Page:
Now, that's about to change.

Work began in May 2016 on utility work, abatement and selected demolition in the existing TWA building. The so-called batwings were removed and the original wing structure is currently being restored.

In February of this year, workers began excavation work for the foundations of the hotels and conference center which will sit just behind the original building in deference to the landmark.

“We've excavated the north hotel and we've poured the foundation slab,” said Garone. “We're currently working on the concrete walls. One-third of the conference center slab has been poured. Because there is so much ground water and hydrostatic pressure, we have to tie down the slab. The tie-down is meant to prevent the building from lifting. We're really close to Jamaica Bay here. In the 1920s and '30s, they effectively backfilled all this marshland. This is a typical story of where they backfilled on top of vegetation, when you dig down, you have a peat layer, compressed vegetation. Below that peat layer, you have this beautiful sand. It's like building sand.”

The dewatering process calls for some special equipment, including a 2,000-gal. a minute pumping system. The water is then passed through a filtering system before it is disposed. Workers are using the soil mix method to support excavation. Drill rigs modified by the contractor drill cylindrical casings, which are reinforced with beams.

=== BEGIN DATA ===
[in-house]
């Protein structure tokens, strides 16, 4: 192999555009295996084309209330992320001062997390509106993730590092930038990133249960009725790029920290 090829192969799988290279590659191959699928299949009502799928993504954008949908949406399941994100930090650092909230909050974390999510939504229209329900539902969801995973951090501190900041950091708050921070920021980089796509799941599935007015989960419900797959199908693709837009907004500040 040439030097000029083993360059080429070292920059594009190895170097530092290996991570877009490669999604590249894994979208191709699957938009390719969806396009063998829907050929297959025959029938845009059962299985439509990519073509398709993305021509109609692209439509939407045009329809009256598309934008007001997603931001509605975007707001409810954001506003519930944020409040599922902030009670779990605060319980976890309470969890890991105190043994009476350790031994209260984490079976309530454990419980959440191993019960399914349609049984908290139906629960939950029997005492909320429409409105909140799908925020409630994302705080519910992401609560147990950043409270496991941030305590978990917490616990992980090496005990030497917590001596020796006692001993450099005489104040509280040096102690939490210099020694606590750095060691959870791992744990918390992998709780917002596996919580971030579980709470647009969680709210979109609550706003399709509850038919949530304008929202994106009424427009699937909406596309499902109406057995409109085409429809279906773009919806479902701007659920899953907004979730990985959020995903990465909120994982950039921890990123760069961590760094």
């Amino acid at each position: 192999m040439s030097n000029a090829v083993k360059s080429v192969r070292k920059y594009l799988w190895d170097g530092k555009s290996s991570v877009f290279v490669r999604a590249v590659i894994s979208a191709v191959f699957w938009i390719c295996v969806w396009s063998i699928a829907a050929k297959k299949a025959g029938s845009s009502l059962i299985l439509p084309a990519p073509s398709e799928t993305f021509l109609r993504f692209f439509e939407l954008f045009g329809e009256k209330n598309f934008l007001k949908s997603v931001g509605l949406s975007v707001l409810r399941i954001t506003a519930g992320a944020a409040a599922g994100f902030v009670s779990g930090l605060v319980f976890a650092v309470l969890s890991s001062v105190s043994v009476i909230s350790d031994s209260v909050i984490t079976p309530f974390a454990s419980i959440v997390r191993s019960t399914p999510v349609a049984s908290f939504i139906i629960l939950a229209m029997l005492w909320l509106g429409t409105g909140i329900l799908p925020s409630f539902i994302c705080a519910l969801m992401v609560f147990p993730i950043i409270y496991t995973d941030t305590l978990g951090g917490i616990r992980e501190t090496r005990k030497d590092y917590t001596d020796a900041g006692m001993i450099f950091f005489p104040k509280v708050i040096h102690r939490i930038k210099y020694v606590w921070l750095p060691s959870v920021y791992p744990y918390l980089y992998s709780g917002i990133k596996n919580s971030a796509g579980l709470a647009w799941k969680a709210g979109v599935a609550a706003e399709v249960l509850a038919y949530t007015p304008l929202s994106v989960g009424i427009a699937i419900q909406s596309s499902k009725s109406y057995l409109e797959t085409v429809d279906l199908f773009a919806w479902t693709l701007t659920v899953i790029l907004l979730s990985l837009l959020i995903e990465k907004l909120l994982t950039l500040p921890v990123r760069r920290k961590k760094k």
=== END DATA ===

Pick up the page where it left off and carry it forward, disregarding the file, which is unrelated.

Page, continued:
“As you drill, you inject a grout mix,” said McAssey. “When it hardens, it creates a wall around the building. It's an interesting method for supportive excavation.”

Other equipment includes large excavators and two small cranes for setting form work. A 200-ft. stick, 300-ton crane is expected on the job to do the steel work to create the new roof line.

The project also will have its own cogeneration plant and will be completely off the grid except for a connection to natural gas. The plant will generate power, hot water and chill water for the entire hotel and will be capable of storing its own power. The cogeneration plant is being prefabricated off site and will be set on the top of the north hotel.

Other project features include a curtain wall system with very high acoustic ratings and designed to blend in with the green-hued glass of the original building; a rooftop pool and bar, retail space, 505 hotel rooms and a 10,000-sq.-ft. observation deck. The original TWA Flight Center also will act as a historical museum of sorts with displays of old artifacts.

“The restoration of the existing TWA building was a challenge, but it's a nice challenge,” said Garone. “I'm extremely proud to be part of it. I've worked all over the world on a lot of different projects, big residential projects, commercial projects. I built an airport in the U.K. I've worked on amazing projects in New York City. Every project is unique and comes with its own challenges. This is very unique. There is really a little bit of everything here. It's one of a kind. It's very special.”

CEG